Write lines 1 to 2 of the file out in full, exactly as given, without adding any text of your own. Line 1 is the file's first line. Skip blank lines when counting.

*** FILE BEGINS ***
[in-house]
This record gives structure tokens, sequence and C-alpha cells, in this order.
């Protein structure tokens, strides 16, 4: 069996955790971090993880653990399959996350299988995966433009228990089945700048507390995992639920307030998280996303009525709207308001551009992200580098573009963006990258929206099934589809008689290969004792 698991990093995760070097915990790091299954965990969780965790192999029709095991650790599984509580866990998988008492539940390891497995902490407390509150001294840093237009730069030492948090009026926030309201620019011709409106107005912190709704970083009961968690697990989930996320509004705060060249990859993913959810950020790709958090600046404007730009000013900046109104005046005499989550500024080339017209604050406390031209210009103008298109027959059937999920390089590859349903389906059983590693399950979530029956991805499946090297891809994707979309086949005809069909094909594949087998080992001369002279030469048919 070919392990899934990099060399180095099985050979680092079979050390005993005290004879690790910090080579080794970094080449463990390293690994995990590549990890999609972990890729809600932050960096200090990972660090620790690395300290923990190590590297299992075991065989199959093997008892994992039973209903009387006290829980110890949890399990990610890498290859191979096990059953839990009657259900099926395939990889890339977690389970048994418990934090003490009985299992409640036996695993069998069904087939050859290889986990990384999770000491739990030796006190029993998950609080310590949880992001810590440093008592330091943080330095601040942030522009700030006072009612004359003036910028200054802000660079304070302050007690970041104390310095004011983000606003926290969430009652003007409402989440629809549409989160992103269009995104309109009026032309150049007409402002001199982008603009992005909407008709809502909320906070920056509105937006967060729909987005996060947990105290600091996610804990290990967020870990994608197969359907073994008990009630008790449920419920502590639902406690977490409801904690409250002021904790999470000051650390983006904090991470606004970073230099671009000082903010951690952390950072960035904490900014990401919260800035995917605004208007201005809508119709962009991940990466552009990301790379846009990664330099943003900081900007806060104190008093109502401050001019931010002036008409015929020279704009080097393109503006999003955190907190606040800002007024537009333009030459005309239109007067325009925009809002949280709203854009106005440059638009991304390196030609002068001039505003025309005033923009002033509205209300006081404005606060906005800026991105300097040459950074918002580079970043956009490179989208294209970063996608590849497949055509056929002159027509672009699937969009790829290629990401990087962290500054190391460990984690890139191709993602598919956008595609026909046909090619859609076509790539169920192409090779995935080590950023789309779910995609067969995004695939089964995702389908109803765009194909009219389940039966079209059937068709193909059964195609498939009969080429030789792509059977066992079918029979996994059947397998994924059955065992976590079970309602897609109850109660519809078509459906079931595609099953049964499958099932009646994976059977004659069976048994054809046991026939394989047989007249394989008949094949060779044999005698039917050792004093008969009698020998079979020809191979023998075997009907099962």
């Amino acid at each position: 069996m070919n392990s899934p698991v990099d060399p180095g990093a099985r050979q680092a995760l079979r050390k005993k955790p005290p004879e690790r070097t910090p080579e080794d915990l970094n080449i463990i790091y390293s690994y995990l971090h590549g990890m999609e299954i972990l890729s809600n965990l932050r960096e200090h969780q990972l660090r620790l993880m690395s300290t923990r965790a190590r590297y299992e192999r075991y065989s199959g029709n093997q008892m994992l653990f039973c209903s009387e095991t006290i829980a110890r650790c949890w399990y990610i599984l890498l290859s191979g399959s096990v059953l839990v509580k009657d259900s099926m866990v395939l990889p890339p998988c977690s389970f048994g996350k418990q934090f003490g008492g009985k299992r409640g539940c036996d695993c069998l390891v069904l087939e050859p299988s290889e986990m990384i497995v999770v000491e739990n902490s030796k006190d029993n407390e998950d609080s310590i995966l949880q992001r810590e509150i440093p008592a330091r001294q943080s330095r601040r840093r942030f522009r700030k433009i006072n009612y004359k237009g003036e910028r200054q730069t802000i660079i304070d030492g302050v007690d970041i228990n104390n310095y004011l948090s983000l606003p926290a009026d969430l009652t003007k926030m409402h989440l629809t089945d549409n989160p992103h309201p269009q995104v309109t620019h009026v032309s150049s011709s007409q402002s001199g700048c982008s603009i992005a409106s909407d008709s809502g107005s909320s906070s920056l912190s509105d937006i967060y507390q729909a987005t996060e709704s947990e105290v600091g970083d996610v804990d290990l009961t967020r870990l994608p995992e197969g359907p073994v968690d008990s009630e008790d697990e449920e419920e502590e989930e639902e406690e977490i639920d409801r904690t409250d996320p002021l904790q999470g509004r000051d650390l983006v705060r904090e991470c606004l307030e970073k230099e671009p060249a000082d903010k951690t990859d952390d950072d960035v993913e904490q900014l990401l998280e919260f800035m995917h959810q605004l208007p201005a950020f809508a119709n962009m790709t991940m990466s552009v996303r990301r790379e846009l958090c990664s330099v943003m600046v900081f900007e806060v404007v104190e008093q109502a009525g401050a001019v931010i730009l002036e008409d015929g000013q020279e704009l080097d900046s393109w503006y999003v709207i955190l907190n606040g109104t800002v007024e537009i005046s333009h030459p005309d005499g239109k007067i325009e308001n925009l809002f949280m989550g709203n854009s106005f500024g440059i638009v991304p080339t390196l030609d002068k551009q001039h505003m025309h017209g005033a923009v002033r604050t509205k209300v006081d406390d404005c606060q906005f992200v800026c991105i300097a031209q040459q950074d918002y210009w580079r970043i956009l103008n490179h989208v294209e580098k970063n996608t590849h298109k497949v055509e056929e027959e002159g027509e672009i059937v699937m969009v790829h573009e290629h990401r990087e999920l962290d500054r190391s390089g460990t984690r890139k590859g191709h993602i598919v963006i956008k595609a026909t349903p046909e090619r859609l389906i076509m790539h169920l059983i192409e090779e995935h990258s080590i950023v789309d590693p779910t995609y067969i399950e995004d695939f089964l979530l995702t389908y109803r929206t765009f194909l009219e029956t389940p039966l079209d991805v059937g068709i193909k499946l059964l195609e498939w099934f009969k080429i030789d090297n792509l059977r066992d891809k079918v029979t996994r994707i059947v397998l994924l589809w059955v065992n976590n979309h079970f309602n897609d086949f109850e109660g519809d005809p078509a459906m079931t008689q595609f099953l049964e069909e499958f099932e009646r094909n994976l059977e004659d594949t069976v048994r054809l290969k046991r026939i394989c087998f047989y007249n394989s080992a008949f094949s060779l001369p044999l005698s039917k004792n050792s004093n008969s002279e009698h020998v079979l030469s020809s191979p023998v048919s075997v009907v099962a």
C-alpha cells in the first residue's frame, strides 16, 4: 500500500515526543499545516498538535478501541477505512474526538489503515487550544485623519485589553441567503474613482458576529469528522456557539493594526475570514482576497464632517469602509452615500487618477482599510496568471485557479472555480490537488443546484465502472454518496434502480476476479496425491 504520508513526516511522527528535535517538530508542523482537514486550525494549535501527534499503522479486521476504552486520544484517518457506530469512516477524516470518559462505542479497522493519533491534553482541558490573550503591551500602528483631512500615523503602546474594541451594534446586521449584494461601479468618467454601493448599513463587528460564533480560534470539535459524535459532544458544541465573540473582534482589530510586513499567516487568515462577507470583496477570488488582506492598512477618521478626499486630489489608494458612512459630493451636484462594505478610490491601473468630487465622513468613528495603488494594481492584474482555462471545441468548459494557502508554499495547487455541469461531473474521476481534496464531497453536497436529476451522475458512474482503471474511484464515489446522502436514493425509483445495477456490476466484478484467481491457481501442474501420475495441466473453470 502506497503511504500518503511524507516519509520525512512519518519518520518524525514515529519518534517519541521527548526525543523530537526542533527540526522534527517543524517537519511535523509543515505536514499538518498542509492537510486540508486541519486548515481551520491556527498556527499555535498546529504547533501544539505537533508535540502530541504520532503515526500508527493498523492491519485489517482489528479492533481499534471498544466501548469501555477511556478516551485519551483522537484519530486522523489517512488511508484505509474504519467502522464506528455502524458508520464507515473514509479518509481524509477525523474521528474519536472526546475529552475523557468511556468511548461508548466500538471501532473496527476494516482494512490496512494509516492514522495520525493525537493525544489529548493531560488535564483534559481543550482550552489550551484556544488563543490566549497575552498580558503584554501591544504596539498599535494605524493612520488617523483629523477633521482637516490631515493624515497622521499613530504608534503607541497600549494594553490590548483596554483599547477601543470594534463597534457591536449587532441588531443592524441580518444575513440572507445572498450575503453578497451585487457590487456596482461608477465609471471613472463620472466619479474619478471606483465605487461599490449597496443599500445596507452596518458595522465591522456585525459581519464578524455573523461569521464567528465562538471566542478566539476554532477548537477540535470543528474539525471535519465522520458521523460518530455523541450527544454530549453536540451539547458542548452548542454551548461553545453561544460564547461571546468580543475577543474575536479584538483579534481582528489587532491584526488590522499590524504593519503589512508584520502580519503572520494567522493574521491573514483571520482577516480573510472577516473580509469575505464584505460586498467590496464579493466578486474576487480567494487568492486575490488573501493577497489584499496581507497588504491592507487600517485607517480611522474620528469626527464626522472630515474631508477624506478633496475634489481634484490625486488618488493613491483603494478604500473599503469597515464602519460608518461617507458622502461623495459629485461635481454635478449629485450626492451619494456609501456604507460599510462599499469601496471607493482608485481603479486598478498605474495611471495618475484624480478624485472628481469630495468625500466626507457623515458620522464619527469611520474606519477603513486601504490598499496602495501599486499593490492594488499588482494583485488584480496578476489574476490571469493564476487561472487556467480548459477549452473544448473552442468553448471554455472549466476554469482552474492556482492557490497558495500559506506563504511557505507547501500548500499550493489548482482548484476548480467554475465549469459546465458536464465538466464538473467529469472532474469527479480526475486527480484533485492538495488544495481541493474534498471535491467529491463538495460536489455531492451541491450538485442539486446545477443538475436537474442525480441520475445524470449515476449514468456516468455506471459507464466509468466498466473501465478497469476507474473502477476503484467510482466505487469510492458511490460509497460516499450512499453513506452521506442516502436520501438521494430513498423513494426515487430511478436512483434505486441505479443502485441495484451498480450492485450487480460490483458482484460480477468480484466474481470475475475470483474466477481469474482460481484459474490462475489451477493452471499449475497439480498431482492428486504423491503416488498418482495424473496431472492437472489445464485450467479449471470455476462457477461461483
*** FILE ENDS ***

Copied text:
[in-house]
This record gives structure tokens, sequence and C-alpha cells, in this order.